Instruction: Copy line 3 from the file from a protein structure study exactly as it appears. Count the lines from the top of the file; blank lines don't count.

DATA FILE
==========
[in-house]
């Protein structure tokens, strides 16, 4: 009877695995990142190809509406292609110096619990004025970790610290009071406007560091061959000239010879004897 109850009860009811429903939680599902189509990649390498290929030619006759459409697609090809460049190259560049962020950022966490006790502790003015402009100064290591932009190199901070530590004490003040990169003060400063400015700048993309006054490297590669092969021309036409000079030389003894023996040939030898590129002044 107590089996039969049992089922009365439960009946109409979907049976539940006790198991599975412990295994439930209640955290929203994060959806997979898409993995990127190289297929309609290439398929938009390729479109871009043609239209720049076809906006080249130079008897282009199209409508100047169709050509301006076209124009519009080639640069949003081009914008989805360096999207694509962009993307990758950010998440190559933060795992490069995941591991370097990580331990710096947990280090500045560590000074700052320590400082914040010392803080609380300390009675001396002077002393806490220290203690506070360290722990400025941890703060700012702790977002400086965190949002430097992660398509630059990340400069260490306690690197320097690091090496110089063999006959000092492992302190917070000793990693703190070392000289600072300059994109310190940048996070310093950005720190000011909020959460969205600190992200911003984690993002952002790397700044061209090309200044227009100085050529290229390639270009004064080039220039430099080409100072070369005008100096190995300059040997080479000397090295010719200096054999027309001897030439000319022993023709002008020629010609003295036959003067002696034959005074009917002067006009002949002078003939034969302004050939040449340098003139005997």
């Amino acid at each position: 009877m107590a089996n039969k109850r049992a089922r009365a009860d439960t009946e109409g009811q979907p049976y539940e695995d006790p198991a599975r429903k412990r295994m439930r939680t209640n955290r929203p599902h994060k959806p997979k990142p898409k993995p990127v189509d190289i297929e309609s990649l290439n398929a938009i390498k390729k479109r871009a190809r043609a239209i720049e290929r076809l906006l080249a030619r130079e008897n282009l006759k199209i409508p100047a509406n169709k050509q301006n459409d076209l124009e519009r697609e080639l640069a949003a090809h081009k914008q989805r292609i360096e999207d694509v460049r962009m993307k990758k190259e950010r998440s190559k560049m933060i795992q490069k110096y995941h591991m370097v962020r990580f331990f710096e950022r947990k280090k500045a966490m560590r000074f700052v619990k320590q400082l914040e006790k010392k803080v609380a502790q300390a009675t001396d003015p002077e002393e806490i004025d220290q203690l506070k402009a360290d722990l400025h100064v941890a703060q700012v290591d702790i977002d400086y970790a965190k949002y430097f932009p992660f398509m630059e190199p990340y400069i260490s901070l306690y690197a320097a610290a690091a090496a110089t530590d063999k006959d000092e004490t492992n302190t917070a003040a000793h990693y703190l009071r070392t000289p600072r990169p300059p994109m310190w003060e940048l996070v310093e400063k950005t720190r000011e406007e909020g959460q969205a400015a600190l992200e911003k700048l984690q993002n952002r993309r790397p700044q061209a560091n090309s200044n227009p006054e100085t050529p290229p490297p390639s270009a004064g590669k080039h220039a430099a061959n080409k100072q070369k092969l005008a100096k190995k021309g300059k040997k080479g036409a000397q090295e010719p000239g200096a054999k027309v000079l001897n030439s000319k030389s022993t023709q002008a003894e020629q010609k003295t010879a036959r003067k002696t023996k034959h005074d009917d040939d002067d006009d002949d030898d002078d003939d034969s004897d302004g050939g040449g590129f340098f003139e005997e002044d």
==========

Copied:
């Amino acid at each position: 009877m107590a089996n039969k109850r049992a089922r009365a009860d439960t009946e109409g009811q979907p049976y539940e695995d006790p198991a599975r429903k412990r295994m439930r939680t209640n955290r929203p599902h994060k959806p997979k990142p898409k993995p990127v189509d190289i297929e309609s990649l290439n398929a938009i390498k390729k479109r871009a190809r043609a239209i720049e290929r076809l906006l080249a030619r130079e008897n282009l006759k199209i409508p100047a509406n169709k050509q301006n459409d076209l124009e519009r697609e080639l640069a949003a090809h081009k914008q989805r292609i360096e999207d694509v460049r962009m993307k990758k190259e950010r998440s190559k560049m933060i795992q490069k110096y995941h591991m370097v962020r990580f331990f710096e950022r947990k280090k500045a966490m560590r000074f700052v619990k320590q400082l914040e006790k010392k803080v609380a502790q300390a009675t001396d003015p002077e002393e806490i004025d220290q203690l506070k402009a360290d722990l400025h100064v941890a703060q700012v290591d702790i977002d400086y970790a965190k949002y430097f932009p992660f398509m630059e190199p990340y400069i260490s901070l306690y690197a320097a610290a690091a090496a110089t530590d063999k006959d000092e004490t492992n302190t917070a003040a000793h990693y703190l009071r070392t000289p600072r990169p300059p994109m310190w003060e940048l996070v310093e400063k950005t720190r000011e406007e909020g959460q969205a400015a600190l992200e911003k700048l984690q993002n952002r993309r790397p700044q061209a560091n090309s200044n227009p006054e100085t050529p290229p490297p390639s270009a004064g590669k080039h220039a430099a061959n080409k100072q070369k092969l005008a100096k190995k021309g300059k040997k080479g036409a000397q090295e010719p000239g200096a054999k027309v000079l001897n030439s000319k030389s022993t023709q002008a003894e020629q010609k003295t010879a036959r003067k002696t023996k034959h005074d009917d040939d002067d006009d002949d030898d002078d003939d034969s004897d302004g050939g040449g590129f340098f003139e005997e002044d």